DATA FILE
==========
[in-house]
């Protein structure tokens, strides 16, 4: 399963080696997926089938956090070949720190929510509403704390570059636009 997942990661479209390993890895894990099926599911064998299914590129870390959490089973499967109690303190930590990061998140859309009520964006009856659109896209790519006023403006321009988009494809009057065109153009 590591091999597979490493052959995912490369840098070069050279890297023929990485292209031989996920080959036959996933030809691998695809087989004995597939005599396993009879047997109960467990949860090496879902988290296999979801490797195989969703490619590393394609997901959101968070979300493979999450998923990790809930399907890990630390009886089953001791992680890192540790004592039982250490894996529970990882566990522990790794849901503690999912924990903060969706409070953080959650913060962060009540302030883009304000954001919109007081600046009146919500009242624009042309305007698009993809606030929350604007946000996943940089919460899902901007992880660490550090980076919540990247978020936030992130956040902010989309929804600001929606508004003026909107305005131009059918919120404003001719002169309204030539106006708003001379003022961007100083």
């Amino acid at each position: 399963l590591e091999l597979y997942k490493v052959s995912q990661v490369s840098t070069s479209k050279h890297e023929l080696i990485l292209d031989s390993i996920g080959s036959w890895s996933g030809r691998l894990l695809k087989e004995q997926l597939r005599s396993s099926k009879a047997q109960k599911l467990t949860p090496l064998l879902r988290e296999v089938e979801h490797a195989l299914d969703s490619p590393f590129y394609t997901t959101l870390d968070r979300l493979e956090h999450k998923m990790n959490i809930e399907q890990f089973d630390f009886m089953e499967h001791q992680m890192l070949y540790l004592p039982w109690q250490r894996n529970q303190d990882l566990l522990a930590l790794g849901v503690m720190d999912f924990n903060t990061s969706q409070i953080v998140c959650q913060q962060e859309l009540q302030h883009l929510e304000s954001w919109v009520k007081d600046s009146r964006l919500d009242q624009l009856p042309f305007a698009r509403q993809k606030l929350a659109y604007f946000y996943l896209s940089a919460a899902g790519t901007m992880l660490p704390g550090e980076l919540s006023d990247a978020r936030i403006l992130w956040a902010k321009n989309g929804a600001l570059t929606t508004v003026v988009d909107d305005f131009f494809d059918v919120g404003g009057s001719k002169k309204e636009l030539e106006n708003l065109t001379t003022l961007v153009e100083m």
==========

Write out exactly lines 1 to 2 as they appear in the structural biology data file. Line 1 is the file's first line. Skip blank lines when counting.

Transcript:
[in-house]
């Protein structure tokens, strides 16, 4: 399963080696997926089938956090070949720190929510509403704390570059636009 997942990661479209390993890895894990099926599911064998299914590129870390959490089973499967109690303190930590990061998140859309009520964006009856659109896209790519006023403006321009988009494809009057065109153009 590591091999597979490493052959995912490369840098070069050279890297023929990485292209031989996920080959036959996933030809691998695809087989004995597939005599396993009879047997109960467990949860090496879902988290296999979801490797195989969703490619590393394609997901959101968070979300493979999450998923990790809930399907890990630390009886089953001791992680890192540790004592039982250490894996529970990882566990522990790794849901503690999912924990903060969706409070953080959650913060962060009540302030883009304000954001919109007081600046009146919500009242624009042309305007698009993809606030929350604007946000996943940089919460899902901007992880660490550090980076919540990247978020936030992130956040902010989309929804600001929606508004003026909107305005131009059918919120404003001719002169309204030539106006708003001379003022961007100083």